Second, if you’ve got some of the chronic symptoms I listed earlier (fatigue, muscle/joint aching, brain fog) and you endlessly hear “We can’t find anything wrong with you and all your tests are normal,” get tested.

In addition, consider testing if you have any premature chronic health problems (heart, lung, or kidney disease or cancer anywhere in your body) that seem inappropriate for your age.

Listen up: when you care for your body correctly, your vital organs should last well until your late 80s or early 90s. If you learn that you’re falling apart prematurely, it’s possible you’re being poisoned by toxic metals you were exposed to long ago.

Getting tested
Getting tested for toxic metal exposure should be straightforward and fairly easy, but when patients want to explore testing, they meet with some real barriers. Except for the blood tests offered to children being screened for lead poisoning or to worried sushi devotees for mercury, most conventional physicians are taught little about toxic metal testing.

As a start, ask your doctor for a “toxic metal screen.” This is a blood test that should include lead, mercury, arsenic, aluminum, and cadmium, all of which are troublemakers. It’s worth noting that testing hair samples, popular several years ago, fell into disfavor when hair from the same volunteers was sent to four different testing labs and received four completely different results.

If the screen reveals that your blood levels of toxic metals are found to be virtually zero, you’re probably out of the woods. However, low blood levels indicate you’re still in the trees.

If any of your scores are not zero, consider the next step, called a “provoked urine challenge.” With this test, you’re given oral DMSA (dimercaptosuccinic acid), a chelating compound that literally pulls a sample of the toxic metals from storage in your body and sends them into your urine. You then mail a bit of urine to Doctor’s Data in St. Charles, IL, which has been testing for toxic metals for almost a half a century.

Since the vast majority of us have been accumulating toxic metals for years, this particular test almost always returns some positive results, which can look quite alarming to the uninitiated. The provoked challenge is considered controversial because most doctors don’t know what to do with the results.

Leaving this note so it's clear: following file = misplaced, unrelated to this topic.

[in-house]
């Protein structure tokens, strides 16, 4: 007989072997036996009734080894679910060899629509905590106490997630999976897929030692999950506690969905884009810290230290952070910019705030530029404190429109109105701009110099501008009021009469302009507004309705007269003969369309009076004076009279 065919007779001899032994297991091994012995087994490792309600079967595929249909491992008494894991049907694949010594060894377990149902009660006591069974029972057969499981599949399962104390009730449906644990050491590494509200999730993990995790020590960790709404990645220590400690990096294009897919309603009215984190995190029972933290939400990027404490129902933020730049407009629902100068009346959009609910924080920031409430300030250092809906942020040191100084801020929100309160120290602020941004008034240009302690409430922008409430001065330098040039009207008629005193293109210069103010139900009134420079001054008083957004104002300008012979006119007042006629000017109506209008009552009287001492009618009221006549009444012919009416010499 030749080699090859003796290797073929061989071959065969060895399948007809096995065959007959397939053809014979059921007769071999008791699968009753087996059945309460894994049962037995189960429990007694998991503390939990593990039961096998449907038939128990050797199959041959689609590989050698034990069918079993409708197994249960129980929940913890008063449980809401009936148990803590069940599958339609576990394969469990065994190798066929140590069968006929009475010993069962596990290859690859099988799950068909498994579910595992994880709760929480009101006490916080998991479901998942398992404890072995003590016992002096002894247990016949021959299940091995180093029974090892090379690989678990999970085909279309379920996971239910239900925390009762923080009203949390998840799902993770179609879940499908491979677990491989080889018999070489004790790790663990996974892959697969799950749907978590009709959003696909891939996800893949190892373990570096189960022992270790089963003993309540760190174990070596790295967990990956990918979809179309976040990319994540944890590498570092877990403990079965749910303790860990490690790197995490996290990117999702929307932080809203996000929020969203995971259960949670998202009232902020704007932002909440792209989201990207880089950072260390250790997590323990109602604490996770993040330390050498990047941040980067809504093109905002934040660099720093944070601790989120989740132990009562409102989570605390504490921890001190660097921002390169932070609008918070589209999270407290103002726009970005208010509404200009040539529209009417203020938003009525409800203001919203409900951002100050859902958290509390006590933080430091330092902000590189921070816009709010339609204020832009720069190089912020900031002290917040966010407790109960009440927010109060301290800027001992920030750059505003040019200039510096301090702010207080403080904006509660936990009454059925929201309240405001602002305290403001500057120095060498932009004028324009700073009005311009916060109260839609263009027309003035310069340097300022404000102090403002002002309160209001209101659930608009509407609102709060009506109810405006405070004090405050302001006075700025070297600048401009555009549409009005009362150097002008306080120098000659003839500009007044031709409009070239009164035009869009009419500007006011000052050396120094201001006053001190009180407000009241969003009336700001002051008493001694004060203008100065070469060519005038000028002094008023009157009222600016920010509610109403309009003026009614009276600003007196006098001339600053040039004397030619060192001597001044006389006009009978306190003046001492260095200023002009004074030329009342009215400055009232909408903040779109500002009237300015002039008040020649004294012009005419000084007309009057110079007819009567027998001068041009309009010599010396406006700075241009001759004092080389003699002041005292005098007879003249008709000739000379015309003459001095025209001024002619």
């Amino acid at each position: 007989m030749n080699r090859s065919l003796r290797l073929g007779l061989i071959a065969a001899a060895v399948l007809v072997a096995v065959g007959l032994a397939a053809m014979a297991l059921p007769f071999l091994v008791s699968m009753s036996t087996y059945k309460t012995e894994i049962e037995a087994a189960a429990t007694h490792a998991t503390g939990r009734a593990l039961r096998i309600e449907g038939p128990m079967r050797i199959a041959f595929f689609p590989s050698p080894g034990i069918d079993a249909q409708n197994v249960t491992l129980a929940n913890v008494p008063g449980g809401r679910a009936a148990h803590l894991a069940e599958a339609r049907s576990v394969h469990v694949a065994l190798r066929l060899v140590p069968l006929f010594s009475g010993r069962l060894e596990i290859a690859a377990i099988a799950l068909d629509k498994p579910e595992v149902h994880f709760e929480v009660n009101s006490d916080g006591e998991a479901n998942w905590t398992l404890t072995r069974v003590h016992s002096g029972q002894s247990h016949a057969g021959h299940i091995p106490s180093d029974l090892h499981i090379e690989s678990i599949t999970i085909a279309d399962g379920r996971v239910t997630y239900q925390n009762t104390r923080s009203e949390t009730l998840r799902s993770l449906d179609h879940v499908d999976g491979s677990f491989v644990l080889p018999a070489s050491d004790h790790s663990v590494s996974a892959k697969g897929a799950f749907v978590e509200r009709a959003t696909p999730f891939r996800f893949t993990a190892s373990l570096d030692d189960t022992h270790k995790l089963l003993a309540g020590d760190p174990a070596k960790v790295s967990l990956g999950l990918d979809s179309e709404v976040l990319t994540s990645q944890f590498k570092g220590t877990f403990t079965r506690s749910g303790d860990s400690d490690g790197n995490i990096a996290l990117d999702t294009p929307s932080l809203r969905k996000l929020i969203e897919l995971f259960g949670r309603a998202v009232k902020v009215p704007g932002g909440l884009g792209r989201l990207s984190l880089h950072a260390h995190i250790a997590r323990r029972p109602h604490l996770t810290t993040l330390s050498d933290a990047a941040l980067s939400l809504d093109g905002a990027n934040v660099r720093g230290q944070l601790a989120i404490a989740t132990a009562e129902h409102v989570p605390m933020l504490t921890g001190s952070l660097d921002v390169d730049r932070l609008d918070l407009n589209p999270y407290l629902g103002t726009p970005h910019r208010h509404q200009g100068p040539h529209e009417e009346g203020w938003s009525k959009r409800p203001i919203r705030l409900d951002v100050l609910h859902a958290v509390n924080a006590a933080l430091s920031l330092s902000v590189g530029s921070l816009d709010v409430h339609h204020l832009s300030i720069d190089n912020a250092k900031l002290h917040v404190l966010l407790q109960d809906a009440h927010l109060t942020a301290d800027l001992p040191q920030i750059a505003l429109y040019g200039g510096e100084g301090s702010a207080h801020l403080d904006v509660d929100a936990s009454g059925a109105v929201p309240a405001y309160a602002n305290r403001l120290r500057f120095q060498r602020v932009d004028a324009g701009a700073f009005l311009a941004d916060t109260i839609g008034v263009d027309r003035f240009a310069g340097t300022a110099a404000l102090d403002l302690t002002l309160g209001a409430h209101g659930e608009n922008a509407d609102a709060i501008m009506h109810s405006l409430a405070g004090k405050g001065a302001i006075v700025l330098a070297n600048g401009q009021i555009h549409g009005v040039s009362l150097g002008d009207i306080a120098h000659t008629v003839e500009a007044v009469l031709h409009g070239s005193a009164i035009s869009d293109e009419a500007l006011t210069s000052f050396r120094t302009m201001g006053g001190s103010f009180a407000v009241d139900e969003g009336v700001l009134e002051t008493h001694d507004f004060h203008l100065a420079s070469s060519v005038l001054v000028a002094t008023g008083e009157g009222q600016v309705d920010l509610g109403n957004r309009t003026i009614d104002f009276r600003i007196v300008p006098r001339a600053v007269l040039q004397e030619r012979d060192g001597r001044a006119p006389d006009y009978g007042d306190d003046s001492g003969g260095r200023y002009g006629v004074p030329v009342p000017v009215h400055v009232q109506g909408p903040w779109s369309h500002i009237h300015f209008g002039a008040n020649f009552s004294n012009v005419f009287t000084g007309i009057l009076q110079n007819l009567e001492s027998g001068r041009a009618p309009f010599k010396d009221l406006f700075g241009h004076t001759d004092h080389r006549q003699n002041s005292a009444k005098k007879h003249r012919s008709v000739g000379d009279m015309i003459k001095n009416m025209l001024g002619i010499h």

However, take a look at this sample “post-provocation” urine test on a patient with symptoms of a previously undiagnosed chronic illness and suspicious-looking but low blood levels of mercury and lead. You can see that after the provoked urine challenge, many metals appear, but the indicators for lead and mercury (and aluminum) stand out clearly from the pack.

Because the chelating medication (DMSA) requires a prescription from a health care practitioner, clearing your toxic load is not something undertaken without the supervision of someone trained in Functional Medicine. If you want to proceed with diagnostic testing and heavy metal detoxification, schedule with me or any of our practitioners: Katie McManigal, N.P. Wendy Ploegstra, N.P., Rachel Gates, N.P. Caley Scott, N.D., Parisa Samsami, D.C.

Once you complete the steps, you’ll be able to access both your test results and our recommendations online.

Be well,
David Edelberg, MD

Leave a Comment

  1. robert duling says:

    i feel i need a heavy metal test

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Far and away, the commonest phone call/e mail I receive asks about COVID-19 diagnosis.
Just print this out, tape it on your refrigerator door, and stay calm.


• Runny nose
• Sneezing
• Red, swollen eyes
• Itchy eyes and nose
• Tickly throat
• No fever

• Runny nose
• Sneezing
• Sore throat
• Mild muscle aches
• Mild dry cough
• Rarely a low fever

• Painful sore throat
• Hurts to swallow
• Swollen glands in neck
• Fever

FLU (Standard seasonal flu)
• Fever
• Dry cough (no mucus)
• Sudden onset over few hours
• Headache
• Sore throat
• Fatigue, sometimes quite severe
• Muscle aches, sometimes quite severe
• Rarely, diarrhea

• Shortness of breath
• Fever (usually above 100 degrees)
• Dry cough (no mucus)
• Slow onset (2-14 days)
• Mild muscle aches
• Mild fatigue
• Mild sneezing